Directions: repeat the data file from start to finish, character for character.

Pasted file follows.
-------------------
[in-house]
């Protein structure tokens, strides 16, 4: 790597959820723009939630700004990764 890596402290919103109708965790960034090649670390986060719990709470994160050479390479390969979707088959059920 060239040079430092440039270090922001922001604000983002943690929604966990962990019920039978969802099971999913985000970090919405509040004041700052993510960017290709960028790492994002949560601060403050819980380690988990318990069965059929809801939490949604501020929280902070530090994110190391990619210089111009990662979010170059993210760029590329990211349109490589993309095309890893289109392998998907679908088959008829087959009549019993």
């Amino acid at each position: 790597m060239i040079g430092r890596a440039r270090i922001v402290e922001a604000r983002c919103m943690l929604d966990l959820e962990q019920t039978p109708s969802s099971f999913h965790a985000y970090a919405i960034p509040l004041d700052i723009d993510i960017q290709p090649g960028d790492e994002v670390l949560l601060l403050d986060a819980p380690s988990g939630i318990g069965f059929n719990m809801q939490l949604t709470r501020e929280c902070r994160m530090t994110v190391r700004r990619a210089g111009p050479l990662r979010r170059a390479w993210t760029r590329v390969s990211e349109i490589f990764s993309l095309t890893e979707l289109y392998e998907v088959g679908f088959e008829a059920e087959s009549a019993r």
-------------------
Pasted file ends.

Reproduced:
[in-house]
């Protein structure tokens, strides 16, 4: 790597959820723009939630700004990764 890596402290919103109708965790960034090649670390986060719990709470994160050479390479390969979707088959059920 060239040079430092440039270090922001922001604000983002943690929604966990962990019920039978969802099971999913985000970090919405509040004041700052993510960017290709960028790492994002949560601060403050819980380690988990318990069965059929809801939490949604501020929280902070530090994110190391990619210089111009990662979010170059993210760029590329990211349109490589993309095309890893289109392998998907679908088959008829087959009549019993």
């Amino acid at each position: 790597m060239i040079g430092r890596a440039r270090i922001v402290e922001a604000r983002c919103m943690l929604d966990l959820e962990q019920t039978p109708s969802s099971f999913h965790a985000y970090a919405i960034p509040l004041d700052i723009d993510i960017q290709p090649g960028d790492e994002v670390l949560l601060l403050d986060a819980p380690s988990g939630i318990g069965f059929n719990m809801q939490l949604t709470r501020e929280c902070r994160m530090t994110v190391r700004r990619a210089g111009p050479l990662r979010r170059a390479w993210t760029r590329v390969s990211e349109i490589f990764s993309l095309t890893e979707l289109y392998e998907v088959g679908f088959e008829a059920e087959s009549a019993r």